Disclaimer: I do not own the Tokimeki Memorial series. Apparently stars aren't all that sympathetic to wishes.

Bloodstream

a/n: Shiba/Daisy. A little AU; basically a bit of a one-sided Shiba love thing. If it's confusing, I'm sorry. I'll try to clear it up if anyone asks.


One day, he wakes up with a feeling.


Work isn't as satisfying as he was led to believe it would be. He's never been one for an office, and working in the law doesn't seem like the worth-while, decent sort of job that he'd been told it would be. He can't talk to clients properly.

He tells Tatsuko about it after the idea persists for over a month. He wants it to go something like: I don't think I'm cut out for this. What makes you think that? I'm not sure. You don't have to stay in it if you don't like it. We should move. To America? Yeah. And watch baseball all day.

It doesn't.

'I hate the law.'

'No you don't.'

'I do.'

'No, you hate your job. I think you rather like law – you're always reading those massive tomes…'

She has a point, but he doesn't really want to talk more about it – he wants to move to Hawaii and go surfing everyday and watch recorded games of baseball at night.

'I hate my job?' he says instead, because he's action man.

'Don't you? I hate your boss. He's got to be the most annoying, uppity bastard I've ever seen…'

Tatsuko has always hated his boss. He's starting to realise this was really not a great topic to bring up.

'Maybe. What do you want for dinner?'

She looks up from her magazine and beams at him. He feels odd – he should be feeling happy, he thinks, distantly. He should know what she wants for dinner.

'I trust you,' she says, and motions him closer.


He forgets to bring a file to work. Himuro gives him one of those looks that makes Tatsuko hate him, and the rest of the office give him sympathetic looks which make him wonder which type he prefers.

He knows the contents of the file by heart anyway, and everything goes ok. He can manage everything. He's still bringing in clients, and still meeting deadlines. It's fine.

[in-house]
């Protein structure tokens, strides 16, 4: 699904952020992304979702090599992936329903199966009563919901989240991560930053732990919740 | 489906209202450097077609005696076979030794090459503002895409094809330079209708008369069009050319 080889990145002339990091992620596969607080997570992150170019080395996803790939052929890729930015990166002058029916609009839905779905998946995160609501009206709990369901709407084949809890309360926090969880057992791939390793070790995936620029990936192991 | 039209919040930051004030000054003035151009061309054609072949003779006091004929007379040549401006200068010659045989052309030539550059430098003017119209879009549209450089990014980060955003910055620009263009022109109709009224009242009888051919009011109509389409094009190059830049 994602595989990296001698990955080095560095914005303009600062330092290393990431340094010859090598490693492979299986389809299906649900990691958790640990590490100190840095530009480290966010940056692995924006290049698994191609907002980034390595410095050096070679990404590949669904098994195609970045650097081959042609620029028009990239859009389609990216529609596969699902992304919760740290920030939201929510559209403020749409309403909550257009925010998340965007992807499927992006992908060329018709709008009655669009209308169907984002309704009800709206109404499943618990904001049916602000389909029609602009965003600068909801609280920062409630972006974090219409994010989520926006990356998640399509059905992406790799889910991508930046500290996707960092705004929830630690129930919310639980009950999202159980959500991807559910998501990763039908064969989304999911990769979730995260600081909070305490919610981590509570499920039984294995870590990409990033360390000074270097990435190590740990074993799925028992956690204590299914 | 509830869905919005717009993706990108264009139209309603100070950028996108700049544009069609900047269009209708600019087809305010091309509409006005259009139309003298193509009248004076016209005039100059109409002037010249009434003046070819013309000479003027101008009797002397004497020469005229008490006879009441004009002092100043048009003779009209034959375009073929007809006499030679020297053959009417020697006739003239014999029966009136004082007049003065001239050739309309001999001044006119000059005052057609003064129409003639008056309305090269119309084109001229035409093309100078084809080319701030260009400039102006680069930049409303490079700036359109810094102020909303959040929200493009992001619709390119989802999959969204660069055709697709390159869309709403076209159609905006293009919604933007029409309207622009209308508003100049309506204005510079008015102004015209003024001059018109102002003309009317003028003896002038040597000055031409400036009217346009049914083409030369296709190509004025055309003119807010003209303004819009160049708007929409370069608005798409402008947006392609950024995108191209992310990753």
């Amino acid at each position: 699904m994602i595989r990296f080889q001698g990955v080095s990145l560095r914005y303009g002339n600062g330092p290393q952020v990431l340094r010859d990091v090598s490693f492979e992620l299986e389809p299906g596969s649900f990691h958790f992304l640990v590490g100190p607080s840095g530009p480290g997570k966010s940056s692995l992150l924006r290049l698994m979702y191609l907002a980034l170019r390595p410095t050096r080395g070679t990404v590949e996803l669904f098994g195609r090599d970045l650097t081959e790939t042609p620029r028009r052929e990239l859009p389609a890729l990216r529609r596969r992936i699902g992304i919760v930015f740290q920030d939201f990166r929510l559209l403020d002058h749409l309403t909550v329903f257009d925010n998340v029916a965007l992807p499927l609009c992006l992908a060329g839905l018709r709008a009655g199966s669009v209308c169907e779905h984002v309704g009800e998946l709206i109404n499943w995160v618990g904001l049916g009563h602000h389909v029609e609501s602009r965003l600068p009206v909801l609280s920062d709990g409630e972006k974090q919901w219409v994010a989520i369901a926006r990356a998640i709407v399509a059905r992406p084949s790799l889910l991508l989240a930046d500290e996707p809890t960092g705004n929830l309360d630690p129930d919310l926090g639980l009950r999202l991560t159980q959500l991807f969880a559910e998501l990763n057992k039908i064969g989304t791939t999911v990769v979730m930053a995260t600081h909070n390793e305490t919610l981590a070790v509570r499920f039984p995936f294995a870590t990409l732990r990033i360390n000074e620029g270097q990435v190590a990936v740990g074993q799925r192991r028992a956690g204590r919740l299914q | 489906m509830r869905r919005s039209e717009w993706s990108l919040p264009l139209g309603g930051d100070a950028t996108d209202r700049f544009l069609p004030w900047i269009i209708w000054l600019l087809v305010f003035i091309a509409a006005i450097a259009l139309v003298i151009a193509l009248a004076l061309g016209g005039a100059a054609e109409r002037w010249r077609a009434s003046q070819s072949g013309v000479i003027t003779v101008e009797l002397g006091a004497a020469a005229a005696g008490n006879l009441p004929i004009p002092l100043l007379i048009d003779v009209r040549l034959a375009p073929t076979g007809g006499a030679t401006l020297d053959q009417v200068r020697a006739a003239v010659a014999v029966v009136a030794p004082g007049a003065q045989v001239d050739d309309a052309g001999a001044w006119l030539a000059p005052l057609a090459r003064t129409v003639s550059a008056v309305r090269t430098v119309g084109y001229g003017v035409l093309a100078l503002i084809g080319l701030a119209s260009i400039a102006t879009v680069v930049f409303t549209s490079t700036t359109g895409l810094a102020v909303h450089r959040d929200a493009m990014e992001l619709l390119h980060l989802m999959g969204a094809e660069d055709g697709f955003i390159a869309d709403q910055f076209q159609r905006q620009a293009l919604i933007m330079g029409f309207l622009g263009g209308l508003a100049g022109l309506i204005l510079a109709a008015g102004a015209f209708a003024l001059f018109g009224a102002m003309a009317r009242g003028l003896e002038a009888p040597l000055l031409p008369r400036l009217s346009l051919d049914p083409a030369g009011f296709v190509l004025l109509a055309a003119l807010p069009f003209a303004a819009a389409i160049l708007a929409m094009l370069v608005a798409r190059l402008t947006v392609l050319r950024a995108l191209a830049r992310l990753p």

Everything's fine.

There are a couple of calls from Motoharu when he gets home, and one from Tatsuko telling him she'll be working late – which really means she's pulling an all-nighter, and he should bring her a change of clothes tomorrow.

There's a note, too, scrawled in Tatsuko's rough hand, and he has to stare at it for a few seconds before any of it makes sense.

Saeki called.

He doesn't bother to phone any of them back. He figures it's a good time to focus on work; when he sees Tatsuko tomorrow they can just go out after work and forget about their jobs, Motoharu would have badgered him about procrastinating anyway, and Saeki – well, he can come up with an excuse as to why he didn't call Saeki later.

Besides, it's not as if work is particularly bad today. Today, he doesn't need to read through pages of descriptions of abuse, or backlogs of complaints and appeals. Today, there's just a straight-forward divorce. Irreconcilable differences. She wants the CD collection, half of the money from selling the house, and her car. He wants half of the money from the house, his car and wants her to take the photos. There isn't a whole lot in it. Well, not literally – literally, if he gets her the whole CD collection and out of the photos, he gets a 'donation' of quarter of a million dollars for the firm. He's pretty sure he can do that.